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From: Vol.08 N.01 – Embodied Belonging: Towards an Ecopoetic Lyric

Black Saturday

by Sam Morley

1. During

when we arrived the north wind
flung gravel through trees
grass seethed at a blood clot sun

smoke stole back clouds
burnished everything in rage
a nightmare halo

we had come for the waterhole
to slip through that green sleeve
but fire howled in its rose cathedral

an asphyxiated dome groped for air
ash went after songless birds
and we gulped in the petrifying world

2. After

through a groove in the grass
flattened by rain

there is just enough of an opening
to see the scalp of the land

is still flaking
the grass bends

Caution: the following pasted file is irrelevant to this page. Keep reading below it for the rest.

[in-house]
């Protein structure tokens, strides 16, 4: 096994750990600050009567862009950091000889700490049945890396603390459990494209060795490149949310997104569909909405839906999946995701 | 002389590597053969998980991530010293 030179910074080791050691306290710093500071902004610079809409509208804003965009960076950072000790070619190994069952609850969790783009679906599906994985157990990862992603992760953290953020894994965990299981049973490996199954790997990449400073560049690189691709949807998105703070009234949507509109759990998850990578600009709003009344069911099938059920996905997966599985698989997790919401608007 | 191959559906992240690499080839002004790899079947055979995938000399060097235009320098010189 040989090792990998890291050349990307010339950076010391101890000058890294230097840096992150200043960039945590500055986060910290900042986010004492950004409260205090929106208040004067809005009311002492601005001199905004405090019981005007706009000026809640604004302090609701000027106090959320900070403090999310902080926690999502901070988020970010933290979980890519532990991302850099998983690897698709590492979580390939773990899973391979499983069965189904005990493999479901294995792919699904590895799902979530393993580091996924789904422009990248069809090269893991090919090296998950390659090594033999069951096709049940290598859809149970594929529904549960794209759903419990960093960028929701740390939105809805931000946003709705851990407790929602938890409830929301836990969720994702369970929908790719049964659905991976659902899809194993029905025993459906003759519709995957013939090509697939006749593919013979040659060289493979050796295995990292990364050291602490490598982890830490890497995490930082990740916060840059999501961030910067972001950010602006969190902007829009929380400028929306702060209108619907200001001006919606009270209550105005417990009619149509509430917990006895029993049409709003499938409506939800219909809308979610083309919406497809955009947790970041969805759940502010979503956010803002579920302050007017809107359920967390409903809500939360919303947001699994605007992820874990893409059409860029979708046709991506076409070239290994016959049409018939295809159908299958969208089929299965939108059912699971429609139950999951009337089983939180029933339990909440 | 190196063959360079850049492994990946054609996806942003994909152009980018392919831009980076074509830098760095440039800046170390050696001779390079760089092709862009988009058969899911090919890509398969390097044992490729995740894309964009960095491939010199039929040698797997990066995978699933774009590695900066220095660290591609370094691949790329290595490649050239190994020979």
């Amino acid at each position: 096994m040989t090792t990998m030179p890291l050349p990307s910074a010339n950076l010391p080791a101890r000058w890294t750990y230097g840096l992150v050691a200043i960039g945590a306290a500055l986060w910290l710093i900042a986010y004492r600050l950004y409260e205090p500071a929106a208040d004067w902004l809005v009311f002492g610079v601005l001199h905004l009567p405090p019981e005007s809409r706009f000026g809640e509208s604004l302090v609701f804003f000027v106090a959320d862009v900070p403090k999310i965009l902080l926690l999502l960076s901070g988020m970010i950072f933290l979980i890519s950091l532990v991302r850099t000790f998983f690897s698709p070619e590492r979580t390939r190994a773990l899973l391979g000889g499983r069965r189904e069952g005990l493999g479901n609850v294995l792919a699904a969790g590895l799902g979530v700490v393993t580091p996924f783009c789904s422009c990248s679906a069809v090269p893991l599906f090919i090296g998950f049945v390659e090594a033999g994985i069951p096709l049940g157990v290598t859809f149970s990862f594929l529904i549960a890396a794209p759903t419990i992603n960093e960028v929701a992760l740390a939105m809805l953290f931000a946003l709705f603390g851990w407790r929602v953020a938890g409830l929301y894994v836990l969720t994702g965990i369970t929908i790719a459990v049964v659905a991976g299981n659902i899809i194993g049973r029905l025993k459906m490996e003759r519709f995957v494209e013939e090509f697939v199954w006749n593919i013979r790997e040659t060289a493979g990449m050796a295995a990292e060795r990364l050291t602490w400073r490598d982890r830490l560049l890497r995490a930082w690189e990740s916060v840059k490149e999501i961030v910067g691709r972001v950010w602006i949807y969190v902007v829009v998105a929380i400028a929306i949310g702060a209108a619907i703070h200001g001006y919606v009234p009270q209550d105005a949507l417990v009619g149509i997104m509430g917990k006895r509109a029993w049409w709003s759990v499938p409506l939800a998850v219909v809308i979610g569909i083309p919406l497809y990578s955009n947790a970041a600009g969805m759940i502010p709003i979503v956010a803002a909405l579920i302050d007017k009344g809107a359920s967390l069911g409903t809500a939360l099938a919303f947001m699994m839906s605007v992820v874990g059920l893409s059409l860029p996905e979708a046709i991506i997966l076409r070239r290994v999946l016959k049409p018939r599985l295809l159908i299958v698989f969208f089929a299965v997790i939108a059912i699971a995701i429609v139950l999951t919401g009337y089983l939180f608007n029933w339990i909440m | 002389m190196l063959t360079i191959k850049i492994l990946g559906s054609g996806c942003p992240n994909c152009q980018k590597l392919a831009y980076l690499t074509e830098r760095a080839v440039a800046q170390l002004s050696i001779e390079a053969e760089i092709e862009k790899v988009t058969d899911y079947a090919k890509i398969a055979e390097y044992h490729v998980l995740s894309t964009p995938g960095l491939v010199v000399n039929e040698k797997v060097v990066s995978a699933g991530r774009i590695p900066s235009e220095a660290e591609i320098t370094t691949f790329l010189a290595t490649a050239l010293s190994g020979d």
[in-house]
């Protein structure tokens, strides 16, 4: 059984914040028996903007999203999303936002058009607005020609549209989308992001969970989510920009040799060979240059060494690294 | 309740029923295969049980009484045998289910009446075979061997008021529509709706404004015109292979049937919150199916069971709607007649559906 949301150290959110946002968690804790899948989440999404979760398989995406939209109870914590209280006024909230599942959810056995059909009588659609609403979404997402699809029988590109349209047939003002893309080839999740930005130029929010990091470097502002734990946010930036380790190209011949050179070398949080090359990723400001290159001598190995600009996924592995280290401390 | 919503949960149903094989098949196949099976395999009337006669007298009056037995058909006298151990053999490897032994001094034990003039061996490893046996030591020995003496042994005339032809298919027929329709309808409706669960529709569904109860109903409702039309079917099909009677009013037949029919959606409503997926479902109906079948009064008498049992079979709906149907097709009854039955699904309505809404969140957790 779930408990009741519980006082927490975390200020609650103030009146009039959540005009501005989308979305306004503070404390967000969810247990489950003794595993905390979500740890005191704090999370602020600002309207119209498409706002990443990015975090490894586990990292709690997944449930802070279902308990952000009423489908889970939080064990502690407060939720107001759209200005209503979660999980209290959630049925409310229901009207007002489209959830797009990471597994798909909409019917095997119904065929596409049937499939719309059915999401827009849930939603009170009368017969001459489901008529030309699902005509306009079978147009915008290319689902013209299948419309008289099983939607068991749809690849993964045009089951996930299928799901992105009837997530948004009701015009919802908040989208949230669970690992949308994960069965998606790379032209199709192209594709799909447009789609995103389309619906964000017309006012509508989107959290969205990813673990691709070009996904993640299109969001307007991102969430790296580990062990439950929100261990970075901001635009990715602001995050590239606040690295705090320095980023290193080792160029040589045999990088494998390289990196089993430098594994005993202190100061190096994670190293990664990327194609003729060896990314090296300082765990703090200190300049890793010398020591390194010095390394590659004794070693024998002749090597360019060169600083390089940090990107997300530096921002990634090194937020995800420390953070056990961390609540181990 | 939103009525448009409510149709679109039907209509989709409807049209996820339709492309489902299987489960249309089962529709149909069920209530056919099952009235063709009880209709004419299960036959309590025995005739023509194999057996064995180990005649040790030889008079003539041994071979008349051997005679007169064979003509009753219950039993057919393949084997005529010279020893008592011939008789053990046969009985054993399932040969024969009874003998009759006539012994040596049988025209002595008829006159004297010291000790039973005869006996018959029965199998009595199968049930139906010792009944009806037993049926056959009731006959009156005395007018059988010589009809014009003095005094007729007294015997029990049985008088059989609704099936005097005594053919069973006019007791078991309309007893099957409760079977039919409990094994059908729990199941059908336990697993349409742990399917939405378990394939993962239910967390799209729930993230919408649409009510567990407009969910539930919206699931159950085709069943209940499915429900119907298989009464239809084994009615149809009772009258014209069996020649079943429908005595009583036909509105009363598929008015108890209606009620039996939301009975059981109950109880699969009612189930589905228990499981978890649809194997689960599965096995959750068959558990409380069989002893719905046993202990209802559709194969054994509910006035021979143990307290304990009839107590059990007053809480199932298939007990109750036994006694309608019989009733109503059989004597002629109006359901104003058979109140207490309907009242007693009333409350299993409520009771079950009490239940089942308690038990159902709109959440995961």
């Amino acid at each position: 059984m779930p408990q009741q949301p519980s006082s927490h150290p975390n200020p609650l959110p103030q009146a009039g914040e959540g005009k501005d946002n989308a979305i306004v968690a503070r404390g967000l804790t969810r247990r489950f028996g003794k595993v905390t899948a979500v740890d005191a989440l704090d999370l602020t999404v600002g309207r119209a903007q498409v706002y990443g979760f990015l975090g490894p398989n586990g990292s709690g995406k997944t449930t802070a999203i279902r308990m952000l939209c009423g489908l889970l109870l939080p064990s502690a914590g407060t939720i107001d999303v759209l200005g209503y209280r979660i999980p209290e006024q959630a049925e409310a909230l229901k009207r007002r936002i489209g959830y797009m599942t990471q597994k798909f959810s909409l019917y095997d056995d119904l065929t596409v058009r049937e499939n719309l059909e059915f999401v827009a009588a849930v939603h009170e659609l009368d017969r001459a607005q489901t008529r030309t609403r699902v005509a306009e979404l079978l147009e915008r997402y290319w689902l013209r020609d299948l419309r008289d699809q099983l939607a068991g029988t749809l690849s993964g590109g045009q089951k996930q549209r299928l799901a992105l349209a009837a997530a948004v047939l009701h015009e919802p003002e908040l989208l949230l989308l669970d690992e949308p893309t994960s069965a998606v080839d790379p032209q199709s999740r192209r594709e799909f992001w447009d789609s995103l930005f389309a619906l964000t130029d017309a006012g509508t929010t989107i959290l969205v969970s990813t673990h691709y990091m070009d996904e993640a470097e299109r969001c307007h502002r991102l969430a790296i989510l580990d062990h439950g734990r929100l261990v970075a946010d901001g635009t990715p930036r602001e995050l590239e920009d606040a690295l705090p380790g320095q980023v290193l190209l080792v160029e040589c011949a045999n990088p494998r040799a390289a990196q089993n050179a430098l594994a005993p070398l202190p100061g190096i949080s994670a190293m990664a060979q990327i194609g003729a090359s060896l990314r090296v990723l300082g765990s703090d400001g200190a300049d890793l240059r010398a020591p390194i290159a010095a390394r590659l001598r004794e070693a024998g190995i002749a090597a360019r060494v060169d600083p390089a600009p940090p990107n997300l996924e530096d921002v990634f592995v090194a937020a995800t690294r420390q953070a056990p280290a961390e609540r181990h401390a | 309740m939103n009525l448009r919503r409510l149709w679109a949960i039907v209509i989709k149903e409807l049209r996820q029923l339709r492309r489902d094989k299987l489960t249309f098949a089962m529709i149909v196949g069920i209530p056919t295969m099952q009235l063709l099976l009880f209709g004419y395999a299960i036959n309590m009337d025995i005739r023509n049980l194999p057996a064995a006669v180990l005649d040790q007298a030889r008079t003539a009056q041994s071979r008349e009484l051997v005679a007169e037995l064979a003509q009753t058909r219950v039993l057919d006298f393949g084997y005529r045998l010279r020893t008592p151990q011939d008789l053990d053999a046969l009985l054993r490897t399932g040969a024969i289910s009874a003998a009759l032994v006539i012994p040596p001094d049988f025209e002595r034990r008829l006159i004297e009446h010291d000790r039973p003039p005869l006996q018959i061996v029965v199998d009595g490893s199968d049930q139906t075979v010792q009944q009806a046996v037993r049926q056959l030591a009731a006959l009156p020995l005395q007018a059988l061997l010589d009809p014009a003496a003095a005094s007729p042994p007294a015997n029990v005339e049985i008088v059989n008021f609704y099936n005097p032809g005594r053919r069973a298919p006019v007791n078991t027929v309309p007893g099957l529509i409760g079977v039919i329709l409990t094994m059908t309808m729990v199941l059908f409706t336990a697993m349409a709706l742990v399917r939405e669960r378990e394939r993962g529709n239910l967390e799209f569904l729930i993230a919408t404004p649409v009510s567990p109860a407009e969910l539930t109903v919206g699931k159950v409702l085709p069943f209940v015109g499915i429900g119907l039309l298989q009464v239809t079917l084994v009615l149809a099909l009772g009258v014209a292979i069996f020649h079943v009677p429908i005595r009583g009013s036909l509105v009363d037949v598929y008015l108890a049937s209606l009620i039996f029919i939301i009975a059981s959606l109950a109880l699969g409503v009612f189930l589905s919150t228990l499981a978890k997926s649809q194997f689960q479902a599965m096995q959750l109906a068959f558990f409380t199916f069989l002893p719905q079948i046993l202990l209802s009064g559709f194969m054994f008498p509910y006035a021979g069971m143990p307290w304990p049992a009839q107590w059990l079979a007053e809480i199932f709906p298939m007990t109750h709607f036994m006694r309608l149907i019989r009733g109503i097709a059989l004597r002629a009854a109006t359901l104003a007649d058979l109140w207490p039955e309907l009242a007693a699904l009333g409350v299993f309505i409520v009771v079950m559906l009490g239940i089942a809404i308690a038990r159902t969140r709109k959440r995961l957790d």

beneath the weight of water
a hoop genuflection

a soaked weave
impossible to pass

after the storm
when insects lace

fluted columns
and bars of sunshine

the mynas return, urchins
that never stand on ceremony

Published: November 2021
Sam Morley

is a poet whose work has been published by a number of journals including Cordite Poetry Review, Red Room Poetry, Hunter Writers Centre, Canberra TimesBluebottle JournalOverlandRochford Street Review and Antipodes, and has appeared on noted shortlists including the ACU Poetry Prize. He lives in Melbourne.

An Australian and international
journal of ecopoetry and ecopoetics.

Plumwood Mountain Journal is created on the unceded lands of the Gadigal and Wangal people of the Eora Nation. We pay our respects to all Aboriginal and Torres Strait Islander people, and to elders past, present and future. We also acknowledge all traditional custodians of the lands this journal reaches.